In his 1796 farewell address, President George Washington warned Americans that “the baneful effects of the spirit of party” are dangerous to democracy. Today, partisan threats to democracy and effective government are more evident than ever: polarization and blind loyalty often grind government to a halt, and allegiance to leaders comes at the expense of fidelity to principles. The rise of partisan media, “fake news,” and “alternative facts” has bred misinformation and extremism, undermining our public discourse and governing institutions. This institutional crisis spawned by hyperpartisanship was the topic of our first quarter-long program with University of Chicago students.
Senior Practitioner Fellow Jennifer Horn led a virtual study group on “Political Parties as Institutions of Democracy” which met weekly for six weeks. Horn is a journalist, communications strategist, former Republican party leader, and co-founder of the Lincoln Project. “Democracy is in crisis,” she said on joining the Center for Effective Government (CEG) in March. “This fellowship affords me the chance to work alongside experts at the Center and the next generation of leaders to do everything in our power to ensure the survival of our democratic institutions and norms.” Her study group was an opportunity to begin these efforts.
Harris students with varied ideologies, expertise, and perspectives engaged in broad-ranging conversations about US partisanship. It was a robust exploration of the topic with an emphasis on parties’ focus, ethics, opportunities, threats, and future. “Finally we get to have frank conversations with people across the political spectrum,” said one student. “It's so great to be able to engage thoughtfully and politely with people who may not share my views, but who can explain to me their perspectives.” Another student said, “I really enjoy hearing from the guests—they are super dynamic and offer really unique windows into worlds I'm unfamiliar with.
The cohort heard from numerous guest speakers with first-hand political party experience who discussed their interactions with democratic norms. One such guest was Michael Steele, chairman of the Republican National Committee from 2009-2011, who spoke to the GOP in the era of Trump, its origins, and its aftermath. “It’s exciting to see students who are passionate about improving the state of political parties in the US. I’m so grateful to Jennifer for inviting me to speak and engage with them," said Steele about his interactions with the group. In addition to Steele, students heard from Mike Madrid, Susan DelPercio, Zack Czajkowski, Molly McKew, Jeffrey Cook, Tom Nichols, and John Sipher with expertise in political organizations, campaign strategy, media, foreign intelligence, and disinformation.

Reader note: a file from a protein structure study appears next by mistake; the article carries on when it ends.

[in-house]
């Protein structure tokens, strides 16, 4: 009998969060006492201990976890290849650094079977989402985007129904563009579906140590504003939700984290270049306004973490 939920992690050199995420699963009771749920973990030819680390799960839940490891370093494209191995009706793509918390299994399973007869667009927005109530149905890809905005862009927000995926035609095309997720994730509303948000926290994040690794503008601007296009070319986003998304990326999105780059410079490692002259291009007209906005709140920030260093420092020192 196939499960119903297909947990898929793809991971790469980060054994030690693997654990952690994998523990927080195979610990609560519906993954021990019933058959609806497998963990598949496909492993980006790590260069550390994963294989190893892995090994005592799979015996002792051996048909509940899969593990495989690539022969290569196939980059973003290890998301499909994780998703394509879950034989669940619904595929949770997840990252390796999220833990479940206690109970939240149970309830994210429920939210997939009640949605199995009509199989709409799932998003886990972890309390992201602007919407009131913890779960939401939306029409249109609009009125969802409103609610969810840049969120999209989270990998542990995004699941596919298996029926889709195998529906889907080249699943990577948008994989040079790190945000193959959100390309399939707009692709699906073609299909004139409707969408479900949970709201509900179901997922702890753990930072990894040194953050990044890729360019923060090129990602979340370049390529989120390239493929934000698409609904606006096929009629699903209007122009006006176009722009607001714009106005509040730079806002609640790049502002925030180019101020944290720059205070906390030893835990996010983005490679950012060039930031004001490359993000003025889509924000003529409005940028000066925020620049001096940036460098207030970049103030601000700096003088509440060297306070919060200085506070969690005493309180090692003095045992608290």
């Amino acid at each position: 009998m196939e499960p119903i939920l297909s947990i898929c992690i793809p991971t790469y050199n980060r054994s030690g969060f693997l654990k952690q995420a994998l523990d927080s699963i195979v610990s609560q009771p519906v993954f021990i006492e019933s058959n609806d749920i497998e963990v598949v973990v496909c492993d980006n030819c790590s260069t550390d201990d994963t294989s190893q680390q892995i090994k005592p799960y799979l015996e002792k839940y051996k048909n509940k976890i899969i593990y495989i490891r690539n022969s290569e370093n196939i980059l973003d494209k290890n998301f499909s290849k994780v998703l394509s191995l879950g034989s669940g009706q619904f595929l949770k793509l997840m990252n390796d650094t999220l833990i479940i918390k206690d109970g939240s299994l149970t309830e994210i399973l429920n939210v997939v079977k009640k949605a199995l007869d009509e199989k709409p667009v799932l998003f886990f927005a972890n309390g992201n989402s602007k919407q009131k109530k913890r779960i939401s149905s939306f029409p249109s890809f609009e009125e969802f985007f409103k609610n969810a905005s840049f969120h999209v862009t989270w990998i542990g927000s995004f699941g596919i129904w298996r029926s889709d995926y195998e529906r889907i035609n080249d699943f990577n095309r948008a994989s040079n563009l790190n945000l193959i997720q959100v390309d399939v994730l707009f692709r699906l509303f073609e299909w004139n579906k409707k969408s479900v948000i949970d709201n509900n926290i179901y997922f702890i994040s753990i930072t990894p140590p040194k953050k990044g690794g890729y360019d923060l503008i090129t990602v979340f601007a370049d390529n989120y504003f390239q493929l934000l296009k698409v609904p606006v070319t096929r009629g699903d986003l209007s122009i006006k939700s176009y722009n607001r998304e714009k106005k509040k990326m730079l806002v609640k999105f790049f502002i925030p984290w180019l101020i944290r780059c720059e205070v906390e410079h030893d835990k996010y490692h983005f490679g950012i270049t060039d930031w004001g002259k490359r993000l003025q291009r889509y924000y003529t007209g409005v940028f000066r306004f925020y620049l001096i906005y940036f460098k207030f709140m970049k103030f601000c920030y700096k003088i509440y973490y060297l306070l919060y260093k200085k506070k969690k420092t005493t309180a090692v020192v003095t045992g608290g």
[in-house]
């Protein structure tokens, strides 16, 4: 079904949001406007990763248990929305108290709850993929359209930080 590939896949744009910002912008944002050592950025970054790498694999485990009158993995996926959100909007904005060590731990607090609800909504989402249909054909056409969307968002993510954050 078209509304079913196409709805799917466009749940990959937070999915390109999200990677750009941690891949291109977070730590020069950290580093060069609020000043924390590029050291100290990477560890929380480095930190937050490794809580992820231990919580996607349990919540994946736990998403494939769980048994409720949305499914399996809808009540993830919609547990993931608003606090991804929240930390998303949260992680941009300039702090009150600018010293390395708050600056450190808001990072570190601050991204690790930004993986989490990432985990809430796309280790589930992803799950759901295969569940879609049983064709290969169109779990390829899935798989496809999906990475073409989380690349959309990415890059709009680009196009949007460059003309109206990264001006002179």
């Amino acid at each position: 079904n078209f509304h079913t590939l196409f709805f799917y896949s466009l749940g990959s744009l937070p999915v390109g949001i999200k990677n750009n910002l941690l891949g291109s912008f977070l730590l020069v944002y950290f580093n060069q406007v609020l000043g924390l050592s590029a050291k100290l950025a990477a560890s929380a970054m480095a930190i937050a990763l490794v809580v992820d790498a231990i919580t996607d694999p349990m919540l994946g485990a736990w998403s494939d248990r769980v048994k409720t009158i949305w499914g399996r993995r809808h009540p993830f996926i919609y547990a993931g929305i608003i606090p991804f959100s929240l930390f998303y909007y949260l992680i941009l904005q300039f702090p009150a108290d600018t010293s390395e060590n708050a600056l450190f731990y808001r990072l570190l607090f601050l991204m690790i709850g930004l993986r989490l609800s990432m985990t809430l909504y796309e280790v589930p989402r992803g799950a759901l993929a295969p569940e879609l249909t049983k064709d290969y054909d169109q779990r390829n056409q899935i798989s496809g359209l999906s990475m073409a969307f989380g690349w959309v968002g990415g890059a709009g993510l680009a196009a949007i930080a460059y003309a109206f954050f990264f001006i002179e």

“It’s exciting to see students who are passionate about improving the state of political parties in the US. I’m so grateful to Jennifer for inviting me to speak and engage with them," said Former GOP National Chairman Michael Steele.
The study group, a component of CEG’s Senior Practitioner Fellowship, is part of the Center’s larger effort to bridge divides between different stakeholders—including students, leaders, and experts—who all have a vested interest in preserving and strengthening democracy. “We each came to the conversation with a different viewpoint,” said Maddie Soskin (MPP’21), “and getting to understand how my peers view political parties and institutions of democracy was incredibly impactful.“
Many of the study group participants hope to continue the discourse: they plan to stay connected after the close of the academic year and perhaps even reunite in person when it's safe to do so.
Learn more about CEG’s Senior Practitioner Fellowship.